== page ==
By Sean Graham

This is the final episode in our series of podcasts recorded at the 2014 Berkshire Conference on the History of Women. The conference was held May 22-25 at the University of Toronto.

Seriously“To be taken seriously is a major reward that can be bestowed on a person.” pg 4

“The unquestioned presumptions about what and who deserves to be rewarded with the accolade of ‘serious’ is one of the pillars of modern patriarchy. That is, being taken seriously is a status that every day, in routine relationships, offers the chance for masculinity to be privileged and for anything associated with femininity to be ranked as lesser, as inconsequential, as dependent, or as beyond the pale.” pg. 10

The above quotes, taken from Cynthia Enloe’s Seriously! Crashes and Crises as if Women Mattered, explore the idea of what and who is taken seriously. In her book, Enloe makes the compelling case that women have systematically been denied the distinction of being taken seriously. In focusing on recent military and economic issues, Enloe carefully documents how women have been dismissed and denied access to the critical discussions that have shaped major policy decisions.
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Comic Art and the First World War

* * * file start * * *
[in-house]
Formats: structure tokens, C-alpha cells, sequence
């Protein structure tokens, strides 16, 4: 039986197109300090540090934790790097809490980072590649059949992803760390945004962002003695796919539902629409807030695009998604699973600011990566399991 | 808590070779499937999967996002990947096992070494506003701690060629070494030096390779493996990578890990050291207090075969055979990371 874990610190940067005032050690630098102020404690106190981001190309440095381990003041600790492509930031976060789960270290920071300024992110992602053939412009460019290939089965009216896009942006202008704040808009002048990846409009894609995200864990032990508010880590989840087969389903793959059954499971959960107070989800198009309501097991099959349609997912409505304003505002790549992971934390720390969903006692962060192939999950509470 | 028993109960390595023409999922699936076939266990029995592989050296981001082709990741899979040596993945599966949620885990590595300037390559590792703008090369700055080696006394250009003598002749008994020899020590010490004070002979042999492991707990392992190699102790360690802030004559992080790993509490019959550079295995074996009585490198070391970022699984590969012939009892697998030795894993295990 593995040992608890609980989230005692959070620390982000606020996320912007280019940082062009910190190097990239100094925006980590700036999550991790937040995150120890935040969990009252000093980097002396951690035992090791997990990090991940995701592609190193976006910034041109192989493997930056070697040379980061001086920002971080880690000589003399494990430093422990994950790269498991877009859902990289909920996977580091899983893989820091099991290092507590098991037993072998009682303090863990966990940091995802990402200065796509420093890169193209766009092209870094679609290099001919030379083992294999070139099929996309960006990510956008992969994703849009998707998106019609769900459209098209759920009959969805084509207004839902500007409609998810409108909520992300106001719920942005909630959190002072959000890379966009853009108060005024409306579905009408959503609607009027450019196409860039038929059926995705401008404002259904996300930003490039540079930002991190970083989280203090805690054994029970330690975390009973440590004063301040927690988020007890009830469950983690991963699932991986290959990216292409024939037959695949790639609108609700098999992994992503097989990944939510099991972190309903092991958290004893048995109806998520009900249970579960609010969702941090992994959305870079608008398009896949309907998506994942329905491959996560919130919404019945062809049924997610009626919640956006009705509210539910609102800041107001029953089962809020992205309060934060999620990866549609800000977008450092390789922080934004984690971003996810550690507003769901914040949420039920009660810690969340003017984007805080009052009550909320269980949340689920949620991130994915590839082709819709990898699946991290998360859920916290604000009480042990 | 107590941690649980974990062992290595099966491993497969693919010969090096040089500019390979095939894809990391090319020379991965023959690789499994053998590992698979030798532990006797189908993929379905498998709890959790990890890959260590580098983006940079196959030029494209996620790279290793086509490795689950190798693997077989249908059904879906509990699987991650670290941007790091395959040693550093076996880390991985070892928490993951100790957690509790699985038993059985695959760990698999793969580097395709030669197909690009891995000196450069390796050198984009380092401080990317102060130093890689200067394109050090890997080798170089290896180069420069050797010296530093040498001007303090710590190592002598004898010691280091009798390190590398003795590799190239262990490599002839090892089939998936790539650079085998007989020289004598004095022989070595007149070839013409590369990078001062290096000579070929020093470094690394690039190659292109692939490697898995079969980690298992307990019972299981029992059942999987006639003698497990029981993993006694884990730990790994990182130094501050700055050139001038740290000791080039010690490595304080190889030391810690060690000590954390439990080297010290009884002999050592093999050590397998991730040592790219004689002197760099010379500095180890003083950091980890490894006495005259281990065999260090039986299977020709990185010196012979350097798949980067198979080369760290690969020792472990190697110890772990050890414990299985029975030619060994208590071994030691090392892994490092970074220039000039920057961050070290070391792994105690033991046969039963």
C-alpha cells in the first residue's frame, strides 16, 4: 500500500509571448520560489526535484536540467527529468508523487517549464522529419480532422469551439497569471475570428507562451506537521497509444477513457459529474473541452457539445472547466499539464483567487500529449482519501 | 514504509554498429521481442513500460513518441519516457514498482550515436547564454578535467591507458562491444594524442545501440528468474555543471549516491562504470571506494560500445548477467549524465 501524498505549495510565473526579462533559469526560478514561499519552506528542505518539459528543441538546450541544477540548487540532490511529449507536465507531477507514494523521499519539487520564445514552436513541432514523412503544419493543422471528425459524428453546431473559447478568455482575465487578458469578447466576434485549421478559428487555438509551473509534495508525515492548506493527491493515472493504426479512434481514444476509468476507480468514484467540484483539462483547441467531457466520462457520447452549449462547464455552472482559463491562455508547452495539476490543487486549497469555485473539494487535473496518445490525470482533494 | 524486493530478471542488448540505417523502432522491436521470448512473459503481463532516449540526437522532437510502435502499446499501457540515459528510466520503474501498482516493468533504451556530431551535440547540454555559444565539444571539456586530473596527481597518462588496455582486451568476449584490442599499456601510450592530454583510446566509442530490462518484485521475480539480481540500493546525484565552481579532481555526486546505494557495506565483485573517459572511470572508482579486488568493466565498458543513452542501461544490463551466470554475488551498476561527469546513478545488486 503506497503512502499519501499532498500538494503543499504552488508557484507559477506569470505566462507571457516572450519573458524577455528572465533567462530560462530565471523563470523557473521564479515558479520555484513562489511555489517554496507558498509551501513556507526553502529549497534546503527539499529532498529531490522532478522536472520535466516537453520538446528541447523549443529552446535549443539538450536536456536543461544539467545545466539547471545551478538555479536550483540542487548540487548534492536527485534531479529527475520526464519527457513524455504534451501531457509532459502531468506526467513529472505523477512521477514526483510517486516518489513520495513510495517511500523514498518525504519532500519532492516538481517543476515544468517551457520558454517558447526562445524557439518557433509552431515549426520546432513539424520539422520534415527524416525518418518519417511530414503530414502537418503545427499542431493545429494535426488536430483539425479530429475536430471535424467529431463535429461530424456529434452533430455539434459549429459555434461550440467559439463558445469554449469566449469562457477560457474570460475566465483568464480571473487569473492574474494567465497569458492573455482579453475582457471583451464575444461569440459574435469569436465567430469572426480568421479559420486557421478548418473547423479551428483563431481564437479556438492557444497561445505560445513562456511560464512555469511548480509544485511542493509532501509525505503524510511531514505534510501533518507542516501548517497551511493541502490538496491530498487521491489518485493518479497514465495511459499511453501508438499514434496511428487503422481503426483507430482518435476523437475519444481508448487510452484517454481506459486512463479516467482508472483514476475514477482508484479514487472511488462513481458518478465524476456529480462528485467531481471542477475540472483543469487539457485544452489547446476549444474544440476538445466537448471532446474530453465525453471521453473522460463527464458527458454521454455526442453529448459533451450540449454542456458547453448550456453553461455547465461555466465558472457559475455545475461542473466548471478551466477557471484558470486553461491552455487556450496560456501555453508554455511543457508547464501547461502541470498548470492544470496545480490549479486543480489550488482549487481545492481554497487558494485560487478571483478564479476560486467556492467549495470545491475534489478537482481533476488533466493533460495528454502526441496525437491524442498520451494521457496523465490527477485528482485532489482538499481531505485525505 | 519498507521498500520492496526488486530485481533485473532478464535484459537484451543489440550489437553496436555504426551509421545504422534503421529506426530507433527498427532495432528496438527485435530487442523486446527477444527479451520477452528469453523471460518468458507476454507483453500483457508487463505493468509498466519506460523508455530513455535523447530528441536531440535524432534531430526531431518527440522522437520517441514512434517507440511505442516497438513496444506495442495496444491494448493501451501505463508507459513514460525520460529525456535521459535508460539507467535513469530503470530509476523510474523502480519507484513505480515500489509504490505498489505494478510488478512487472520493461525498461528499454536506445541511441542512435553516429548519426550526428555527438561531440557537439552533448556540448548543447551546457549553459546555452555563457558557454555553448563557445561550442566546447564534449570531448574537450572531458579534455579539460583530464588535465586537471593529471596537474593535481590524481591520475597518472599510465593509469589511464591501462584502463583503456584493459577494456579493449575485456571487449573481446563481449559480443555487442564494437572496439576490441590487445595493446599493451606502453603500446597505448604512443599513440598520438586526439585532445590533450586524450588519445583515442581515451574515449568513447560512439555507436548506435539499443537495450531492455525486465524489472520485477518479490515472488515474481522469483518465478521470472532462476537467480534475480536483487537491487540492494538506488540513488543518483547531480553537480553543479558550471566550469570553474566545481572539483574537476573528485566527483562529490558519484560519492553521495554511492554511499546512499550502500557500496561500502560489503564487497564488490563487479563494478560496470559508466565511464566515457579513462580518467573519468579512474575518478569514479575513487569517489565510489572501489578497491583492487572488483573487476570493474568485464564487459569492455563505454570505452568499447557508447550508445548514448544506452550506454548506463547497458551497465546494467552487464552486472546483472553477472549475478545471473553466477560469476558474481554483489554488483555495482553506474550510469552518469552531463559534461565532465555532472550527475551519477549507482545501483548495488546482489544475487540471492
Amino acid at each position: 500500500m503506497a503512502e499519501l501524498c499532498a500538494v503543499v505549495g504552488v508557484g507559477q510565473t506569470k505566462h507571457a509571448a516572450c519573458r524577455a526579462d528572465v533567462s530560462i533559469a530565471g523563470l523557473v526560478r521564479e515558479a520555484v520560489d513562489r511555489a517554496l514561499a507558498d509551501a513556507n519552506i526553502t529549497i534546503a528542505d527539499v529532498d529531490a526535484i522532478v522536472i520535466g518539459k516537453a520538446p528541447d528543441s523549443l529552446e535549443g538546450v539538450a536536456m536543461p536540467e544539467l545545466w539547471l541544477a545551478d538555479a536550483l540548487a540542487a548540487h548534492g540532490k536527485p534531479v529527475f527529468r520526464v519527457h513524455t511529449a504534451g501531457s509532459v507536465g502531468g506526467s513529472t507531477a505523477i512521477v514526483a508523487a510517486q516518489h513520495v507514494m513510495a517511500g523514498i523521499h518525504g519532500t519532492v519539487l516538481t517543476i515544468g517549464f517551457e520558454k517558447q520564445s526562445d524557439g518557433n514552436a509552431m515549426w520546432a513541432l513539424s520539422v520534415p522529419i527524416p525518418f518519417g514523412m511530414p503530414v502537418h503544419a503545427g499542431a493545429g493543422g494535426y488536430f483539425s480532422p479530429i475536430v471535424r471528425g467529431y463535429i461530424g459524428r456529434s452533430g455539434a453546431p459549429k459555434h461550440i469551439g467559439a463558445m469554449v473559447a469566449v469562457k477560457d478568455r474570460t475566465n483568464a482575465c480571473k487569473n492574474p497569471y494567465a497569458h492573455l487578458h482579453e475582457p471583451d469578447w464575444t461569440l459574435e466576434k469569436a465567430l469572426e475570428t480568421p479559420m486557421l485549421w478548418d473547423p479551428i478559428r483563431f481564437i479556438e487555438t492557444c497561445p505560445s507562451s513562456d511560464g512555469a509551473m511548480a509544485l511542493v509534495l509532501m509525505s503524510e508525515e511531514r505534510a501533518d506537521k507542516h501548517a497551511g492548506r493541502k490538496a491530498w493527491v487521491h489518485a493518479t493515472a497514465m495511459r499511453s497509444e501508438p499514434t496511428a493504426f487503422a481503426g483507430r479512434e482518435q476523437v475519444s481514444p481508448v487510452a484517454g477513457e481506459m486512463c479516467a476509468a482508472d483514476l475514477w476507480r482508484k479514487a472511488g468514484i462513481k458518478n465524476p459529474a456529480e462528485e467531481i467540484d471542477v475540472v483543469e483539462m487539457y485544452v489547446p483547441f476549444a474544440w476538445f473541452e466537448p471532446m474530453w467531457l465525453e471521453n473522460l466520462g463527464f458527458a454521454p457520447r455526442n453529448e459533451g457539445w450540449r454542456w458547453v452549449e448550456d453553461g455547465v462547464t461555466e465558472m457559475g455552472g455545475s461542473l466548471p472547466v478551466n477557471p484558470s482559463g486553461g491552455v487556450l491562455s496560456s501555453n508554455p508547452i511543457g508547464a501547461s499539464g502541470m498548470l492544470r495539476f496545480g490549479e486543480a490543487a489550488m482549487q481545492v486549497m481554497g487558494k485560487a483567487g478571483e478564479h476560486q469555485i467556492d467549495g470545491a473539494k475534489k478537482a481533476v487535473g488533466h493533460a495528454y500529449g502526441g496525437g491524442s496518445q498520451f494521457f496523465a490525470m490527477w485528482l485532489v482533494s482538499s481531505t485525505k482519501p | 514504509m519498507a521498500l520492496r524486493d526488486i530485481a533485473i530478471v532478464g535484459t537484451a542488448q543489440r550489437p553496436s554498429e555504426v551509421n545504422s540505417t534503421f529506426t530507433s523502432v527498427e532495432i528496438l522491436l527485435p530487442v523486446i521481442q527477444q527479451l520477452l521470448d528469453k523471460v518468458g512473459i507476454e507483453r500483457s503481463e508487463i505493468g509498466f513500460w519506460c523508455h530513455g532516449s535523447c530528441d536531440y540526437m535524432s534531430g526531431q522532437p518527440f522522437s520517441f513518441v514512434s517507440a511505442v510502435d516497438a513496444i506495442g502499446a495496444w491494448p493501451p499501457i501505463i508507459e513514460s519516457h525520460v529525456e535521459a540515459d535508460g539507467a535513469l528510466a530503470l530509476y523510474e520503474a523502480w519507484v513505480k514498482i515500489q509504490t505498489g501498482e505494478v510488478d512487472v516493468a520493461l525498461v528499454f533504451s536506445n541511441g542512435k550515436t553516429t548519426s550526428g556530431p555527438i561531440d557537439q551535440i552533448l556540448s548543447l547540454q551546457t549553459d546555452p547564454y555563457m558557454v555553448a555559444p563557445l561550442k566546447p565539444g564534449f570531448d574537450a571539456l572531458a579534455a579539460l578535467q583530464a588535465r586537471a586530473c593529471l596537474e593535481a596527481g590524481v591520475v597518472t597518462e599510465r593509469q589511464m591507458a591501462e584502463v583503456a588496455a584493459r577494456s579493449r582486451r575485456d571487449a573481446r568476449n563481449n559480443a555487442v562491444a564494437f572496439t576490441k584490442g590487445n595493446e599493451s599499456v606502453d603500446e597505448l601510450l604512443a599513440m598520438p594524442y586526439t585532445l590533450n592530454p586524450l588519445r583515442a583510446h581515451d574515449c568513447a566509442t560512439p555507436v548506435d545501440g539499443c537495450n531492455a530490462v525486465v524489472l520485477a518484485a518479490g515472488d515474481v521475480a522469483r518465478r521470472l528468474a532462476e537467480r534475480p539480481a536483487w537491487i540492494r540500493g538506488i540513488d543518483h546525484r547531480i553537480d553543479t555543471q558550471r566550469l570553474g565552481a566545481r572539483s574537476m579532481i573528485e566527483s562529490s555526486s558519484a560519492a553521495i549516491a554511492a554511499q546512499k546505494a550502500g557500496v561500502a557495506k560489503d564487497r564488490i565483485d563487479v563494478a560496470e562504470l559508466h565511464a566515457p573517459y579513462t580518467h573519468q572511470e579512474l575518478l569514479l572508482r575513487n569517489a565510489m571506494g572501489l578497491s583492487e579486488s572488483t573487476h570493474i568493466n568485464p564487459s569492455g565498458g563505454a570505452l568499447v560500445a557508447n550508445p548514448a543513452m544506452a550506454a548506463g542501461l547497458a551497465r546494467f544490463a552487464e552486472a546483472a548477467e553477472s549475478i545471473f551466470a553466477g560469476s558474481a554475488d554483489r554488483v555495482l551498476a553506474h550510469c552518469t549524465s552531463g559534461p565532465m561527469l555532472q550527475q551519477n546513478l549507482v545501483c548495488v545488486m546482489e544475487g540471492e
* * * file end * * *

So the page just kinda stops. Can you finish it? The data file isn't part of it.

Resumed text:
by Guest on September 30, 2014

ActiveHistory.ca is featuring this post as part of  “Canada’s First World War: A Centennial Series on ActiveHistory.ca”, a multi-year series of regular posts about the history and centennial of the First World War. 

By Sarah Glassford, Christopher Schultz, Nathan Smith and Jonathan Weier

As ActiveHistory.ca regulars know, comic book writers and artists sometimes find inspiration in history (see posts by Mosby, McCracken, and Carlton).  This is certainly true of the First World War, which has offered material for interpretation in this artistic medium just as it has in poetry, fiction, or film.  And it did so right away.  Comics interpreted wartime experience during and soon after the war, alongside poetry, prose, fine arts, theatre and film.

Old Bill. Source: Wikipedia Commons

Old Bill. Source: Wikipedia Commons

Tim Cook’s research into Canadian soldiers’ culture shows that comic illustration was an important aspect of the trench journals produced by some battalions during the war.  (See his “Anti-Heroes of the Canadian Expeditionary Force,” in the Journal of the Canadian Historical Association.) Veterans’ publications included comics about soldier (and returned soldier) experience too.  Probably the most popular comic character to come from the war was Old Bill, a working-class British Army veteran who survived the dangers of the front and put up with the ignominies of life as a private soldier.  Creator Bruce Bairnsfeather, who survived frontline service in the British Expeditionary Force, introduced the character in the pages of The Bystander magazine in 1914. Old Bill’s popularity supported book publications of the cartoon during the war, a postwar play, and a film based on the play.